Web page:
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Ownself make: Currant scones from Good to the Grain

18 May

I’m always looking for a good scone recipe. So far, I’ve had the best success from a River Cottage recipe, but am always happy to try new ones. I was in the mood to try something different over the weekend, so I flicked through my new favourite baking book Good to the Grain.

This recipe is a keeper. The scones that turn out aren’t your dainty well shaped ones from high-class hotels. These are big, country-style, feel-good scones with a beautiful buttery and crumbly finish. They are little mounds of heaven with clotted cream, strawberry jam and a scalding hot cup of tea on a Saturday afternoon.

Currant scones

From Good to the Grain

Dry mix:
1 1/4 cup spelt flour
1 cup all-purpose flour
2 tbsp sugar (I used light brown)
1 tbsp baking powder
1/2 tsp sea salt

Wet mix:
50g cold unsalted butter, cut into cubes
1/2 cup currants (add more if you like your scones more fruity)
1.5 cups double cream

  1. Preheat the oven to 200 deg C and prepare your baking trays by rubbing butter on the baking sheets.
  2. Sift all dry mix ingredients into a large bowl, pouring back into the bowl any grains that remain in the sifter. (I’m a lazy baker and didn’t bother to sift the salt or sugar)
  3. Add the butter to the dry ingredients. With your hands, work the butter, pinching it until the mixture resembles fine breadcrumbs.
  4. Add the currants and stir to combine with a rubber spatula.
  5. Pour the cream into the bowl and stir the ingredients just until the flour is moistened throughout.
  6. Separate batter into 9 mounds and place them about 4 inches apart on your baking trays.
  7. Bake for 18-20 min, rotating the trays halfway. You’ll know they’re done when the tops and bottoms turn golden brown.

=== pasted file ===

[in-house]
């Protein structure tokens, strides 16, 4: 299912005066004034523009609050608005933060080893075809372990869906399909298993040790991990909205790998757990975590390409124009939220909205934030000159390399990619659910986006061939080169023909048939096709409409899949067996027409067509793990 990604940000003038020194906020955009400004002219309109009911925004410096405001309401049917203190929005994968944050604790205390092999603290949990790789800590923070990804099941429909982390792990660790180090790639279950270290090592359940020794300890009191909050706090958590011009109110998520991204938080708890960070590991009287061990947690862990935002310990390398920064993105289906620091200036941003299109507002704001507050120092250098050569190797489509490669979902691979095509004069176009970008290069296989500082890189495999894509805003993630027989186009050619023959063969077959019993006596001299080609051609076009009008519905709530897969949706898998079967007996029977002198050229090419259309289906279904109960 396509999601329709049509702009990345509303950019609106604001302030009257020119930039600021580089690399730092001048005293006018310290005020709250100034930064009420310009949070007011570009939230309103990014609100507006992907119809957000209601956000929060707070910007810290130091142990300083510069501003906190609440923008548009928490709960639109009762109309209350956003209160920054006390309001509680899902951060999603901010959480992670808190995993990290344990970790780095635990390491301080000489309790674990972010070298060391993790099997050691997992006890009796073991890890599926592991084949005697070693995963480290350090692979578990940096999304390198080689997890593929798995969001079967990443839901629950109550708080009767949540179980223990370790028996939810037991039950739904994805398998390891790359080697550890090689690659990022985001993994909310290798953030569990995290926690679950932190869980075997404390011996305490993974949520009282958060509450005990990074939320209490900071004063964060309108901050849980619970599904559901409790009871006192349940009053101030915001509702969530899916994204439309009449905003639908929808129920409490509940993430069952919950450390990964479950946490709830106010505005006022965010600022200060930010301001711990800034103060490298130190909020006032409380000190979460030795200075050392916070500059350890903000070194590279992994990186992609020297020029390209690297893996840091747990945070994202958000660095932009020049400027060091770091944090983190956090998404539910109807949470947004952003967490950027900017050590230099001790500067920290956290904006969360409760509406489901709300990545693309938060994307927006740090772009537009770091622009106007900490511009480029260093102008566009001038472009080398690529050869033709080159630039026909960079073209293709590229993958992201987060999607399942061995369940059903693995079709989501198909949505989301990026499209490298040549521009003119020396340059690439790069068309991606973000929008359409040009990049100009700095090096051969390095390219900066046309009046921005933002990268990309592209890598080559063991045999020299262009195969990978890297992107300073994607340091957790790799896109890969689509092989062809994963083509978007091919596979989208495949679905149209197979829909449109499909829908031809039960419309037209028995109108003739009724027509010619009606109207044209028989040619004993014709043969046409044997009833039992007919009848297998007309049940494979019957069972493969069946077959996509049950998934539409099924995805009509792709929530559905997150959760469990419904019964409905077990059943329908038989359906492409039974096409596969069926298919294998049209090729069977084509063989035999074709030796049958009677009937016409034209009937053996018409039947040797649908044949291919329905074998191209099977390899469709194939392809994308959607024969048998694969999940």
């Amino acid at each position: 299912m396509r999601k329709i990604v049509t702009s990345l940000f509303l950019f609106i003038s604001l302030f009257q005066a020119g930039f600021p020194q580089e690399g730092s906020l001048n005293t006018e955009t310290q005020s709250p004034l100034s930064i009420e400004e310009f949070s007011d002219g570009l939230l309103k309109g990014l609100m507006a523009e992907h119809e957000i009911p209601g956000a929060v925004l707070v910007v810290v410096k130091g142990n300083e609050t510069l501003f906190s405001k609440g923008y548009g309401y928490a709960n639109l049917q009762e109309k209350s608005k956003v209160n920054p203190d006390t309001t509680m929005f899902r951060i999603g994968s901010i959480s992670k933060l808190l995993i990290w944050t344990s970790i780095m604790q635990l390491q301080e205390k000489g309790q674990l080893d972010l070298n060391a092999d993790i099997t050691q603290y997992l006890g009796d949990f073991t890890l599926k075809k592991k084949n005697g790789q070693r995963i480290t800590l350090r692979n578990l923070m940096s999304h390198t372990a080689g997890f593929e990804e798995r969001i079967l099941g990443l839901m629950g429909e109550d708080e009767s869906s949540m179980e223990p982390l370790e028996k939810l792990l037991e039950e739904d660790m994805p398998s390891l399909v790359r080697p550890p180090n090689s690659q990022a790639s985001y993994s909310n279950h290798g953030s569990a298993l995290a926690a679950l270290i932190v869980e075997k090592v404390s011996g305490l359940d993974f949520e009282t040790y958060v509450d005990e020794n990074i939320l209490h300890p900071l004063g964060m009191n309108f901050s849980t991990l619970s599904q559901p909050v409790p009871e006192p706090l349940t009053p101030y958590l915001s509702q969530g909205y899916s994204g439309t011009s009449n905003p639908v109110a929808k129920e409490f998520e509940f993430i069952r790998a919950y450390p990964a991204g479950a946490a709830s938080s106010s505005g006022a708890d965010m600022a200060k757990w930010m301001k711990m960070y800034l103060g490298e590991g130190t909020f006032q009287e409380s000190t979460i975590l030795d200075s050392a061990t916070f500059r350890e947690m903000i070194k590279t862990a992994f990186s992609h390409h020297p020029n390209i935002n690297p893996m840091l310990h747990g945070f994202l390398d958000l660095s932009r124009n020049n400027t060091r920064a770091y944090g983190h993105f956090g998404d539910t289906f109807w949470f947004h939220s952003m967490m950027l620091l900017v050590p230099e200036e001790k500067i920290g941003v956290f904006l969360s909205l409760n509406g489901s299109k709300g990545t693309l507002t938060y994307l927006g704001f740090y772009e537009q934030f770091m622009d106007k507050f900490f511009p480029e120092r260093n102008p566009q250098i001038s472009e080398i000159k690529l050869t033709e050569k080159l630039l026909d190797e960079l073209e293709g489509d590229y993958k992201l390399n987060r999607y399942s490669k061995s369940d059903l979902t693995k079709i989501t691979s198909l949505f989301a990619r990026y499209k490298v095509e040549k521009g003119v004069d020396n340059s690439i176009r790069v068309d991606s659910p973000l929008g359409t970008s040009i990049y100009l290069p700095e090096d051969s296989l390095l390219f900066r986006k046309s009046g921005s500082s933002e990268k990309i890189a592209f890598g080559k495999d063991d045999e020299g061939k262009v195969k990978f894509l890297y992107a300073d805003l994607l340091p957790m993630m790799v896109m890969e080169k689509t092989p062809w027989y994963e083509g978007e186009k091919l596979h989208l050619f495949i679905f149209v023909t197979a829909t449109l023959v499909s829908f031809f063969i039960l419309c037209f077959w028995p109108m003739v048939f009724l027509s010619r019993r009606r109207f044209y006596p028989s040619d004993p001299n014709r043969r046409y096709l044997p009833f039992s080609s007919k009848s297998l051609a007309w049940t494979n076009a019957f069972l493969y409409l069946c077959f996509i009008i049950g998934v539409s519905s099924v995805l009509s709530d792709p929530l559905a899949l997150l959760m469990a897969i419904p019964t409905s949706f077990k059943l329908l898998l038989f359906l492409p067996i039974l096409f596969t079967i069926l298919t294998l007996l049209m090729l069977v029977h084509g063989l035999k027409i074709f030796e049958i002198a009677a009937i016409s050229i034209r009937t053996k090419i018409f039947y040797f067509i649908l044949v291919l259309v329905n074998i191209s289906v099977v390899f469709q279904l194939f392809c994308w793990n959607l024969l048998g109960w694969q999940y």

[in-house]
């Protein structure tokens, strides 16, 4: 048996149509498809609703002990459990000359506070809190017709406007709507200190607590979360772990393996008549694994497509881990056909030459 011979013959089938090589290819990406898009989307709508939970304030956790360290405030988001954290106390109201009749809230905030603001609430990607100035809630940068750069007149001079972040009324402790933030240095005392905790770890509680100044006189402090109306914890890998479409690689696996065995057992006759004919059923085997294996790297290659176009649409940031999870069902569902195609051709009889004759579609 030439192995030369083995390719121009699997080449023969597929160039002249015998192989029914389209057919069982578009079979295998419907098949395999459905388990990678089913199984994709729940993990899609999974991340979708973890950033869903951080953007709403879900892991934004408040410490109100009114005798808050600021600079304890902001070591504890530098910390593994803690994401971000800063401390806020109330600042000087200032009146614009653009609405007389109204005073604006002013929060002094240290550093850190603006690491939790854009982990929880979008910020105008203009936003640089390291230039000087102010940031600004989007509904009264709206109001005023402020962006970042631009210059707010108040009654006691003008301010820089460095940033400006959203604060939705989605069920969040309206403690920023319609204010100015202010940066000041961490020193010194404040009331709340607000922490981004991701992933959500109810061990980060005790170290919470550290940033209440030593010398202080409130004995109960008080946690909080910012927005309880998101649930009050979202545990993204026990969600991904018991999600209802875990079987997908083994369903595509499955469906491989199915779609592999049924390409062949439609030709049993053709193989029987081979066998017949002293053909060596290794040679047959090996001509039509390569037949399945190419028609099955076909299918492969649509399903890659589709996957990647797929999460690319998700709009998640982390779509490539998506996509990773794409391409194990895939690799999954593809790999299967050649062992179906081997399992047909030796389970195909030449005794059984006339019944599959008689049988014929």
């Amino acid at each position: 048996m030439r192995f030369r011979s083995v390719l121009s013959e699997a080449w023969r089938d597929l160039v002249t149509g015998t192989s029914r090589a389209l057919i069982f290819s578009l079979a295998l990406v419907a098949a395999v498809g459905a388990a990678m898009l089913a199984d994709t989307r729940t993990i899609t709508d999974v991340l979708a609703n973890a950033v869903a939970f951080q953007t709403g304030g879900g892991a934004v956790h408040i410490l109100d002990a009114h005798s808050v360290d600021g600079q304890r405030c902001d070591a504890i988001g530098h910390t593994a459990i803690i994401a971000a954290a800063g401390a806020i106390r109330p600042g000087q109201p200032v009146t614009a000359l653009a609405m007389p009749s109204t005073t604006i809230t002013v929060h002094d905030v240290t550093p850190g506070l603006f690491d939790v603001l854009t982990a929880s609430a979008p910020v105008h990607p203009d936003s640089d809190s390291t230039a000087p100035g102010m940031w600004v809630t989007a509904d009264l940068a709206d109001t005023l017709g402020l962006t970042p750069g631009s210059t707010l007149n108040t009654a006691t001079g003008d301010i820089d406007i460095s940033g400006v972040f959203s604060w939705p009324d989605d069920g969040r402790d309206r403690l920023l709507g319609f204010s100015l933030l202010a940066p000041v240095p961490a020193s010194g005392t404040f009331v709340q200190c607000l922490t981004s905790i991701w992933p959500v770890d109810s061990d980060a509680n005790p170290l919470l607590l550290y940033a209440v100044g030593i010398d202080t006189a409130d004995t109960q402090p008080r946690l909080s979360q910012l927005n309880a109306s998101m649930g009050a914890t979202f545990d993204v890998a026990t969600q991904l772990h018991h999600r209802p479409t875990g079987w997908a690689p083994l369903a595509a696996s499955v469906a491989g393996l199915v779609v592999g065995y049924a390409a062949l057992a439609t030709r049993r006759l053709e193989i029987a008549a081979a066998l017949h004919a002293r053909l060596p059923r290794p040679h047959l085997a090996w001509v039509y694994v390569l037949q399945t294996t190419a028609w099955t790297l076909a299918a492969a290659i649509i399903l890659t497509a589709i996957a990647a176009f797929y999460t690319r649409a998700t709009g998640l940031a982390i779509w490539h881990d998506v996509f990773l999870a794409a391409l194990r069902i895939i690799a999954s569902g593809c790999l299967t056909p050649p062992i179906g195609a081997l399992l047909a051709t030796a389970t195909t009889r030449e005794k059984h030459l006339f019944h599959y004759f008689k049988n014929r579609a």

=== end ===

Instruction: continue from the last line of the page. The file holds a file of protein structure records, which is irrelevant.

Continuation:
They’re best eaten on the day you make them. But you know, I had leftovers on Sunday, and kept a couple in the fridge. I ate one on Tues night and it still tasted pretty good.
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Ownself make: Granola

21 Apr

I’ve recently been into pimping up my own muesli, adding nuts and dried fruit to a plain oats base. Much as I love buying granola from the supermarket (I’m partial to the Rude HealthSharpham Park and Dorset ones), I’ve realised it’s much cheaper and healthier to make your own.

Today, I had lots of bits and pieces lying around, and I wanted to free up some pantry space, so I decided to make some granola. The recipe I used as a base is from David Lebovitz (in itself an adaptation of Nigella’s recipe), as it has just the right amount of sweetness and crunch. I took out the sugar from this recipe as I’m trying to consume less sugar overall, and I plan to eat it with fresh fruit. You can always add 1/2 cup light brown sugar to the dry mix. And of course, if cashews or brazil nuts aren’t your thing, you can always substitute with hazelnuts, almonds or any of your favourite nuts.

Granola

Recipe adapted from David Lebovitz

Dry mix:
2 1/2 cups jumbo oats
2 cups rye flakes
1/2 cup untoasted sesame seeds
1/2 cup pumpkin seeds
1/2 cup sunflower seeds
1 tsp ground ginger
1 tsp cinnamon
1/2 cup light brown sugar (optional, if you want it sweeter)
3/4 cup cashews
3/4 cup brazil nuts, chopped in half

Wet mix:
1 large apple, peeled and de-seeded
1/2 cup honey
2 tbsp extra virgin mandarin olive oil (walnut or hazelnut oil works too)

  1. Preheat oven to 150 deg c.
  2. Chop apple into little pieces and heat gently in a little saucepan until it becomes a puree.
  3. Add the rest of the wet mix to the apple puree and let heat on low for another few minutes.
  4. In a large bowl, mix all the ingredients from the dry mix together.
  5. Pour the wet mix into the dry mix and stir together, making sure the wet bits are evenly distributed.
  6. Distribute over 2  baking sheets.
  7. Bake at 150 deg c for 45 min. Stir the granola every 10 min to ensure it browns evenly.
  8. Remove and let it cool completely.

Breakfast is served! I nommed a few tablespoonfuls immediately before storing it away.